SCP-MACScheduled Channel Polling: Evolution of S-MAC/AL with efficient channel polling (LPL). All nodes synchronize on a common slot structure. Sending nodes contend for sending out a busy tone (step 1) just before the beginning of a slot to "wakeup" receivers. The data msg is send next (step 2) using standard contention resolution. Thus the overhead of contention resolution is largely paid by the senders (in step 1) unlike with standard LPL where all nodes listen in (only step 2).
SEESAWSEESAW: is quite similar in spirit to LPL in that nodes periodically listen for incoming traffic and senders pay the price in additional transmission time to catch the listen interval. However, listening is performed at the packet level, and each node chooses its own interval, which allows for balancing energy consumption (heavily loaded nodes use short listen intervals). A heuristic is used to automatically tune a node's individual protocol parameters (listen period and interval, number and rate of notification packets, etc.)
SiftSift: A randomized CSMA protocol that uses a fixed-length contention window with a non-uniform probability distribution of transmitting. This provides very effective collision resolution across a wide range of the number of senders.
SMACSSelf-organizing Medium Access Control for Sensor networks: uses FDMA to avoid collisions between links. Requires a regular "find neighbor phase" in which links are discovered and assigned to random frequency band. The underlying assumption that there are many bands does not hold for current low-power radios.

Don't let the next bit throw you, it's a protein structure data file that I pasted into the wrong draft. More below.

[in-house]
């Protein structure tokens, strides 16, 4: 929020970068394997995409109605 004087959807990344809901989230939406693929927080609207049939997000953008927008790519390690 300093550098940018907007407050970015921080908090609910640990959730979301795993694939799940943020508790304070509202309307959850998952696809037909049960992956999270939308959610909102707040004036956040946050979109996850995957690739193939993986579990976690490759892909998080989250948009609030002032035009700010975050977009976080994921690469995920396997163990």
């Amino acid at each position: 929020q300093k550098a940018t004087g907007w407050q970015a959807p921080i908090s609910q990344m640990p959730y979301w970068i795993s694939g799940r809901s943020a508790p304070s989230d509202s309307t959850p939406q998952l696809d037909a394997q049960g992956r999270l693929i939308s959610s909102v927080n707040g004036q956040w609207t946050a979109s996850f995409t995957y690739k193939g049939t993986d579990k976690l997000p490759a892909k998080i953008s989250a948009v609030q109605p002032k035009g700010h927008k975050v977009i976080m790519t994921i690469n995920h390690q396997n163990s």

SS-TDMASelf-Stabilizing MAC: All trafic is scheduled in a fixed sequence of rounds (e.g., north, south, east, west) to guarantee collison-free transmissions. Very simple, but of limited applicability (GRID-like topologies only).
STEMSparse Topology and Energy Management: Uses two radios. A very low-power one to wakeup a target node. And a second, full-fledged radio for data communication. For efficiency low power listening (see LPL) is used on the signalling radio, and to reduce the associated latency target nodes explicitly acknowledge the wakeup on the signalling radio.
T-MACTimeout MAC: An improvement on basic S-MAC. To handle traffic fluctuations in time and space T-MAC uses an ADPATIVE duty cycle, implemented as a timeout after the last event Problems with high loads (early sleeping of 2nd hop neighbors) and multi-hop latency (max 3 hops per slot). Equivalent to S-MAC/AL.
TRAMATRaffic-Adaptive Medium Access: A TDMA scheme based on a distributed slot selection algorithm, which requires nodes to exchange two hop information, but only every 100 frames to amortize the overhead. When running out of packets nodes may release their slots for use by neighbors in between schedule updates.
WiseMACWireless sensor MAC: Improves on LPL by remembering the poll schedules of neighbors, which allows for sending short preambles just in time. Falls back to long preambles when clock drift gets too large.
X-MACX-MAC: addresses the overhearing overhead associated with LPL's long preambles by using a strobed sequence of short packets including the target ID allowing for fast shutdown and response. Very similar to CSMA-MPS. X-MAC also includes a lookup table to automatically select the optimal check interval based on the (estimated) traffic load.
Z-MACZebra MAC: A hybrid scheme that starts off as CSMA but switches to TDMA when the load increases. Nodes run a distributed slot selection algorithm and the owner of a slot gets precedence by using as small random back-off value. Since all nodes must listen to all slots, Z-MAC builds on LPL for energy efficiency.
[Arisha:2002]NN: A TDMA scheme where the sink (cluster head) periodically computes a schedule based on traffic and battery-level information from the nodes within reach. Direct node-to-node communication is possible.
last modified: 12-11-2010 10:06:49.0000000000 CET